Hexham Genealogical Records

Hexham Birth & Baptism Records

England & Wales Birth Index (1837-2006)

An index to births registered throughout England & Wales. Provides a reference to order copies of birth certificates from the national registrar of births, marriages and deaths – the General Register Office.

Weslyan Chapel, Hexham Baptism Registers (1820-1836)

Records of baptism for Weslyan Chapel, Hexham between 1820 and 1836. Details include child's name, parents' names and dates of birth and/or baptism.

Ebeneezer Independents, Hexham Baptism Registers (1787-1837)

Records of baptism for Ebeneezer Independents, Hexham between 1787 and 1837. Details include child's name, parents' names and dates of birth and/or baptism.

Cockshaw Catholic Church, Hexham Baptism Registers (1753-1832)

Records of baptism for Cockshaw Catholic Church, Hexham between 1753 and 1832. Details include child's name, parents' names and dates of birth and/or baptism.

Catholic Church, Hexham Baptism Registers (1737-1826)

Records of baptism for Catholic Church, Hexham between 1737 and 1826. Details include child's name, parents' names and dates of birth and/or baptism.

Hexham Marriage & Divorce Records

England & Wales Marriage Index (1837-2008)

An index to marriages registered throughout England & Wales. This is the only national marriage index that allows you to search by both spouse's names. Provides a reference to order copies of marriage certificates from the national registrar of births, marriages and deaths – the General Register Office.

Hexham Marriage Registers (1540-1837)

The Marriage registers of Hexham, document marriages 1540 to 1837. Details given on the bride and groom may include their age, father's name, marital status and residence.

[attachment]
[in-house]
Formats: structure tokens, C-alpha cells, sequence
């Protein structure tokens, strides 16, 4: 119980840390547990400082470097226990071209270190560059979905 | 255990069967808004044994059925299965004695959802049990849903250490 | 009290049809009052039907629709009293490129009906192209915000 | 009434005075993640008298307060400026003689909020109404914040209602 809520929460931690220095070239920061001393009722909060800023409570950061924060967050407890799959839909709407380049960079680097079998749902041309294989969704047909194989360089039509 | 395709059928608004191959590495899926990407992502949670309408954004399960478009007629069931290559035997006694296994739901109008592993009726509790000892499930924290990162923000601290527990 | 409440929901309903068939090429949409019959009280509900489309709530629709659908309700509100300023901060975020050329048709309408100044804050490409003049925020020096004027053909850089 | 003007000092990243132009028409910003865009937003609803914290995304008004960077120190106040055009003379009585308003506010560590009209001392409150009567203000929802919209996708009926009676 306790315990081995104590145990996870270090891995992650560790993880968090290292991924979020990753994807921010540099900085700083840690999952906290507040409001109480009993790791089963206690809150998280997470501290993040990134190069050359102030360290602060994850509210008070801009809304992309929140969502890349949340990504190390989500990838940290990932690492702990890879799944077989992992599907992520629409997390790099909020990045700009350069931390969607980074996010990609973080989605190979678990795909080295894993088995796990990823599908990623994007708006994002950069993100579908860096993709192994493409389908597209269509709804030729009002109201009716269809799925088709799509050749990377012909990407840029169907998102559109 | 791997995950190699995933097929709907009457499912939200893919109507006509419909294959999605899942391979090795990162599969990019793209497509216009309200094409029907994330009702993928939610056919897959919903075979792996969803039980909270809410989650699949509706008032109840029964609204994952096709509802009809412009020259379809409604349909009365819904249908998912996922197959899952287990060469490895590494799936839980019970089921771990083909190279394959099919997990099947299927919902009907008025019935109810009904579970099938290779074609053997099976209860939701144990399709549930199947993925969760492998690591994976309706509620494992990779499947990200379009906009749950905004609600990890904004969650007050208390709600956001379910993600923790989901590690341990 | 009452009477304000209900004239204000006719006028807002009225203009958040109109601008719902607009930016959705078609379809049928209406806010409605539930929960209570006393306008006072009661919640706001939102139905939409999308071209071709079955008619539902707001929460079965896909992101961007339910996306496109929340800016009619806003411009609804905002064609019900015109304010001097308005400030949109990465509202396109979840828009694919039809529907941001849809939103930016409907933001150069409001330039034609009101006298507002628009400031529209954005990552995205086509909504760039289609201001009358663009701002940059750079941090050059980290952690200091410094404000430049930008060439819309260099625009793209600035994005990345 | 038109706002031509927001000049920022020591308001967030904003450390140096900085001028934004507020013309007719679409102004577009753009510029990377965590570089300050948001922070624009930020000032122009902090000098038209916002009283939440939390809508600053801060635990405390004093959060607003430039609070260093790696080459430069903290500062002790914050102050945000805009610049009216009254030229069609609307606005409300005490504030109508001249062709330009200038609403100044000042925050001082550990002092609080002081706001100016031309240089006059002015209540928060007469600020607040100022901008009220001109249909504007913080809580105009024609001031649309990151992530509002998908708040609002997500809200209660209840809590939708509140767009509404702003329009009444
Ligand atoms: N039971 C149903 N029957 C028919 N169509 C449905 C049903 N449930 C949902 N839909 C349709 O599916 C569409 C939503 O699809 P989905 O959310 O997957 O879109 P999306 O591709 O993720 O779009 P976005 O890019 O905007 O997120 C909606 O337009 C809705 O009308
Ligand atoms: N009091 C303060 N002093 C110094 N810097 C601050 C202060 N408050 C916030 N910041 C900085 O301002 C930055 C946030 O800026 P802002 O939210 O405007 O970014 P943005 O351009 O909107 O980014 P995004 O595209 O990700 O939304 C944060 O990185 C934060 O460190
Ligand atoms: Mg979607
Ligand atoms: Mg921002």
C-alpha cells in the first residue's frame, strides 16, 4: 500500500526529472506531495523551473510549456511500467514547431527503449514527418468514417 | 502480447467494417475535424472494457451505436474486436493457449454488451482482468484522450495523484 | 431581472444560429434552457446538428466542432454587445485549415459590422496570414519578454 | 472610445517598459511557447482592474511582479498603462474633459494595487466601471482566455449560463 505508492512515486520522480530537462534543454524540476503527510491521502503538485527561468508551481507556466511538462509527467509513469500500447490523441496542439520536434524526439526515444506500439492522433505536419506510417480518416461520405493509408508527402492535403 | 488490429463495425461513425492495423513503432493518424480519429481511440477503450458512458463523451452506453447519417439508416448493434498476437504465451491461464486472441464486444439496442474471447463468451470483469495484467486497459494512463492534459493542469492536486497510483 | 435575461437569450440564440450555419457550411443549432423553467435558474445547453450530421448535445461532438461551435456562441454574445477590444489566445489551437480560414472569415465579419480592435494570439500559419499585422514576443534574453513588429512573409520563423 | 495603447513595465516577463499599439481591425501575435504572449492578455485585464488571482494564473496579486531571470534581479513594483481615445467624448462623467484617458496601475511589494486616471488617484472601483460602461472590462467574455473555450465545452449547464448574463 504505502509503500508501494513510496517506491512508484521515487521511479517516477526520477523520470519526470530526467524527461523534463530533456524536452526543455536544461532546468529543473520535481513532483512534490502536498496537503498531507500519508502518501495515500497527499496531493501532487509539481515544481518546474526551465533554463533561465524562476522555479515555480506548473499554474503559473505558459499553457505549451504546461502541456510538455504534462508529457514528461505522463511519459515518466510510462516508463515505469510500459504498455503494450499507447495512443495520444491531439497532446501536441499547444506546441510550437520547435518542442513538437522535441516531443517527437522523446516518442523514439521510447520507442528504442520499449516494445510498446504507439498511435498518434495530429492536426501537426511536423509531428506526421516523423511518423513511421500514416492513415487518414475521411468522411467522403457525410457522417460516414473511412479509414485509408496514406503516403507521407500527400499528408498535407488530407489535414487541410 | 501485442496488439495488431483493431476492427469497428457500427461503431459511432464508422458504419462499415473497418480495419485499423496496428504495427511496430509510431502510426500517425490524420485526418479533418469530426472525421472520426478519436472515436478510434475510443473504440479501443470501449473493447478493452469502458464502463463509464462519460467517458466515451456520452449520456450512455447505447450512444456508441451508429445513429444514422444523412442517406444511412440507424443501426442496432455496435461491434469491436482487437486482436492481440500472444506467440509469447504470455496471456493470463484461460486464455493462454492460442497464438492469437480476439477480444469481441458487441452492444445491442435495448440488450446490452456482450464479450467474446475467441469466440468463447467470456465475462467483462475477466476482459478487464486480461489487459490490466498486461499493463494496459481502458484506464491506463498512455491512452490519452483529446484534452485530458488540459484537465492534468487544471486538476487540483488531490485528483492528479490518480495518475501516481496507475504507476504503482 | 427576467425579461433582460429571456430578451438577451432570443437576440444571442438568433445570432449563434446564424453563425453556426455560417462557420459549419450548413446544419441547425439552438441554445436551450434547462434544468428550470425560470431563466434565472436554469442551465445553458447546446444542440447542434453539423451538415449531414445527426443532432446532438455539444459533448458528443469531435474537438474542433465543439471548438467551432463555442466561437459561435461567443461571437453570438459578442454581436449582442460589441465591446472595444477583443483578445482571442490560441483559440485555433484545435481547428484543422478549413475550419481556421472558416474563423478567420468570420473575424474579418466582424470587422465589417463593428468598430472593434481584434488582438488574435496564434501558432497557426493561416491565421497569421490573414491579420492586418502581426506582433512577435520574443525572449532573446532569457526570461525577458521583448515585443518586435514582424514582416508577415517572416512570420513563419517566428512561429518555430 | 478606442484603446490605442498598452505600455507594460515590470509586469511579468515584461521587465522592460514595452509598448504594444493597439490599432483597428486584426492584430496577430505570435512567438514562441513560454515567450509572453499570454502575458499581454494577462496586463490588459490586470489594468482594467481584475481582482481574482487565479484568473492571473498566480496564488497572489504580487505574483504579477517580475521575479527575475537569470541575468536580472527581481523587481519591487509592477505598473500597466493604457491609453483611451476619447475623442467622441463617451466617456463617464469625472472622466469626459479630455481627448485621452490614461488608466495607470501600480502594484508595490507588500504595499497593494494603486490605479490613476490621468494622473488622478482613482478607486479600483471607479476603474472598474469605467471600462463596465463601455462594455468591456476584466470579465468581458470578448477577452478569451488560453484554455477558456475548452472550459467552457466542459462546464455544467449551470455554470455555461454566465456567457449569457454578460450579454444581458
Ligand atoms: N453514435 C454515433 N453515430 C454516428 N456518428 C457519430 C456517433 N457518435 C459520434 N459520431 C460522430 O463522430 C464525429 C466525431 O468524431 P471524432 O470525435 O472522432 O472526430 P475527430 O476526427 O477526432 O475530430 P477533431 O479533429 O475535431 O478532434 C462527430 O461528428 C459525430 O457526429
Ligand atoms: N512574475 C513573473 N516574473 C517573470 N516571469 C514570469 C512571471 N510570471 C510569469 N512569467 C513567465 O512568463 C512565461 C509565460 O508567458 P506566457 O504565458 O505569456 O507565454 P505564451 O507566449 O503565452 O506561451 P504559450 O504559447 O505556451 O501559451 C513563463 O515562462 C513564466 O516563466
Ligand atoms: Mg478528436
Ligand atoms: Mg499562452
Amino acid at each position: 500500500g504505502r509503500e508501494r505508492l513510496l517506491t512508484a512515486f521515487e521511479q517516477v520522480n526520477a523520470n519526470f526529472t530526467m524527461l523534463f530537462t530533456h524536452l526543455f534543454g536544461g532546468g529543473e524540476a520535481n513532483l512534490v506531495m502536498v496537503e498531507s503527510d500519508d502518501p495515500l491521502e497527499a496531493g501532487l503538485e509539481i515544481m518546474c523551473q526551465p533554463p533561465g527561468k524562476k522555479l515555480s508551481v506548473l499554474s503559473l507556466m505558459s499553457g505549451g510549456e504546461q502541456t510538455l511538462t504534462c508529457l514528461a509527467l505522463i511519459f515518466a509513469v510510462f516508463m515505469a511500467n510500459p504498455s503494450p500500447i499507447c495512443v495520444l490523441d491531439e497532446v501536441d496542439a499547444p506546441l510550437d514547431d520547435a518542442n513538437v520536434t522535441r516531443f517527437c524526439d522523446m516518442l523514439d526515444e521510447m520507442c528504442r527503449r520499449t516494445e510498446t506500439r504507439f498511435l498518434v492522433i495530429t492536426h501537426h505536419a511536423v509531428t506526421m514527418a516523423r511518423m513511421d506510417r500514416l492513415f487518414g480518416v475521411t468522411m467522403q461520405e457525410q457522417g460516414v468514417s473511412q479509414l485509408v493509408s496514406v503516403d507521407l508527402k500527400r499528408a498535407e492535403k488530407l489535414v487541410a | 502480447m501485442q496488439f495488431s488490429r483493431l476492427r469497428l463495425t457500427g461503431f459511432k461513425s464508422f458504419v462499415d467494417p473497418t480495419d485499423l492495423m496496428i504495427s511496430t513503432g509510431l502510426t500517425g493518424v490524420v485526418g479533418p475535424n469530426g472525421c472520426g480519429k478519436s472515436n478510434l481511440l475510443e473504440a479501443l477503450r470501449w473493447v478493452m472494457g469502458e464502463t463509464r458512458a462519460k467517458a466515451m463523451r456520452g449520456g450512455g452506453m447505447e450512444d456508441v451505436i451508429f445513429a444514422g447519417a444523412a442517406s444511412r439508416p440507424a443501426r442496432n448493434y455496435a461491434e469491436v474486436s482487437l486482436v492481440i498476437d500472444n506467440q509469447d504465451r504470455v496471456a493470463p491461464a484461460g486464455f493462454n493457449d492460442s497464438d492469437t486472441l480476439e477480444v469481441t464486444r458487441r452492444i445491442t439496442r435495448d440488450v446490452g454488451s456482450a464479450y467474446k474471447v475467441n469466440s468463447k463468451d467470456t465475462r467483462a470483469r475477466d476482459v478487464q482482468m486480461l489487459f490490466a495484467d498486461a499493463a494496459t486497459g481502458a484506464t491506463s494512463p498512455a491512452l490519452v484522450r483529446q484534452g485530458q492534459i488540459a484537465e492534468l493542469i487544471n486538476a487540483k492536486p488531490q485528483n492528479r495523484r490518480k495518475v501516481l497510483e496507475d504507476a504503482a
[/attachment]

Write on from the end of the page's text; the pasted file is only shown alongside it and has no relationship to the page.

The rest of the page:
Hexham Marriage Index (1766)

Marriage records from people who married at the church between 1766 and 1766.

Hexham Marriage Index (1578-1821)

Brief notes on marriages that occurred at the church between 1578 and 1821.

Durham Diocese Bishop's Transcripts (1700-1900)

Browsable images of summaries of registers of baptisms, marriages and burials.

Hexham Death & Burial Records

England & Wales Death Index (1837-2006)

An index to deaths registered throughout England & Wales. Provides a reference to order copies of death certificates from the national registrar of births, marriages and deaths – the General Register Office.

St Mary's Catholic, Hexham Burial Registers (1833-1929)

Records of burial for people buried at St Mary's Catholic, Hexham between 1833 and 1929. Details include the deceased's name, residence and age.

Abbey, Hexham Burial Registers (1684-1688)

Burial registers record burials that occurred at Abbey, Hexham. They are the primary source documenting deaths before 1837, though are useful to the present.

Hexham Burial Registers (1579-1859)

Records of burial for people buried at Hexham between 1579 and 1859. Details include the deceased's name, residence and age. Some records may contain the names of relations, cause of death and more.

Hexham Cemetery Registers (1866-1903)

Extracts from a register recording burials at Hexham Cemetery.

Hexham Church Records

Hexham Parish Registers (1540-1973)

The parish registers of Hexham are a collection of books essentially documenting births, marriages and deaths. Their records can assist tracing a family as far back as 1540.

Durham Diocese Bishop's Transcripts (1700-1900)

Browsable images of summaries of registers of baptisms, marriages and burials.

Northumberland Misc Records (1570-2005)

A wide collection of records, particularly those created by the government and church, such as electoral rolls, court of plea records, petty sessions and parish records.

Northumberland Catholic Documents (1665-1799)

Contains a register of Roman Catholic estates in Northumberland and the correspondence of Miles Stapylton, a Catholic from a gentry family.

Hexham & Newcastle Catholic Diocese (2000-Present)

Photographs and profiles of Catholic churches in the Diocese.

Hexham Census & Population Lists

England, Wales, IoM & Channel Islands 1911 Census (1911)

The 1911 census provides details on an individual's age, residence, place of birth, relations and occupation. FindMyPast's index allows searches on for multiple metrics including occupation and residence.

Northumberland Misc Records (1570-2005)